Building the culture/brand is everybody’s business, and companies that understand that have a real advantage. That’s why it’s crucial to engage your employees in your branding process, asking them to help define your values, vision, passion and purpose. Getting their input and buy-in is critical to the success of your brand. You all need to get behind the same values, vision, passion and purpose. It’s vital to creating a cohesive, productive and engaging workplace.

You will also be asking all your constituents to weigh in on what defines your company DNA. This means clients, subcontractors, other team members and influencers. Asking and listening to your constituents (and employees) is a natural way to build trust and take your relationships to the next level. This is marketing and management brilliance.

Mt. Ashland accomplished this with a community survey that was distributed widely and completed by more than 1,200 area residents. Mt. Ashland is listening to the public and making adjustments to the ski area based on their input. The aspirational part of the DNA is based on satisfying public desires for the ski area.

Good to Great and Tribal Leadership Book CoversThe realization that happy workers drive business success is sweeping the world, and the research keeps growing. Researchers at Harvard, University of Pennsylvania, University of California at Riverside and Oxford University are leading the pack. Bestselling management books Good to Great and Tribal Leadership credit a shared company vision and purpose. A company with a vision has a higher purpose beyond just money, profits or being number one in a market, and this important element separates sustainable profitable companies from the rest.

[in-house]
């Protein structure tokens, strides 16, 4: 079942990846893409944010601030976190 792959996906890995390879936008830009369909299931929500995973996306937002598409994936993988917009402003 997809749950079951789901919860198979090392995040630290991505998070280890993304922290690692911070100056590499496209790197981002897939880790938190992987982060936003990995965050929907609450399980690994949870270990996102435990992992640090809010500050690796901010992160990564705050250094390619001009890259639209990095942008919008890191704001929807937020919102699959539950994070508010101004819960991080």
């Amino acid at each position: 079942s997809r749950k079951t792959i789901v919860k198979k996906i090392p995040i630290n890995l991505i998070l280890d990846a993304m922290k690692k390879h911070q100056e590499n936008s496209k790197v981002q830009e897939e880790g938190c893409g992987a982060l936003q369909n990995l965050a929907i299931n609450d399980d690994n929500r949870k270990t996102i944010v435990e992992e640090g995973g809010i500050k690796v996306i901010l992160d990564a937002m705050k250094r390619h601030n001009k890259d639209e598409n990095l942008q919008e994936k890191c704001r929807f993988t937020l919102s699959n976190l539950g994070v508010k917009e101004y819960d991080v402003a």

Are you seeing a connection? The “great” companies build their brands around their values, vision, passion and purpose, which guide the company’s culture. The two are inextricably intertwined.

When your people are living your brand, their personal values are in synch with the company’s. They are happier and more productive—and they are your best ambassadors. Involve them from the start, get clear on values, vision, passion and purpose, walk the talk, and enjoy your success!

If you are ready to get going on your company culture and brand, give me a call at 541.601.0114 or email me at chris@capiche.us. Let me help you uncover your own unique culture and brand to propel your organization forward. And let’s have a great time doing so!

Think You’ve Got Your Marketing Ducks in a Row?

Marketing Ducks

Lessons in Branding Across Industries

If you were close to my place at Christmas, you would have heard a big whoop of joy as I learned Cracker Barrel was pulling Duck Dynasty items from its shelves—not because of the backlash from Phil Robertson’s anti-gay and racially charged comments. I was elated because Cracker Barrel said the comments were incongruent with company values. What a terrific display of a company living its brand. “We operate within the ideals of fairness, mutual respect and equal treatment of all people. These ideals are the core of our corporate culture.”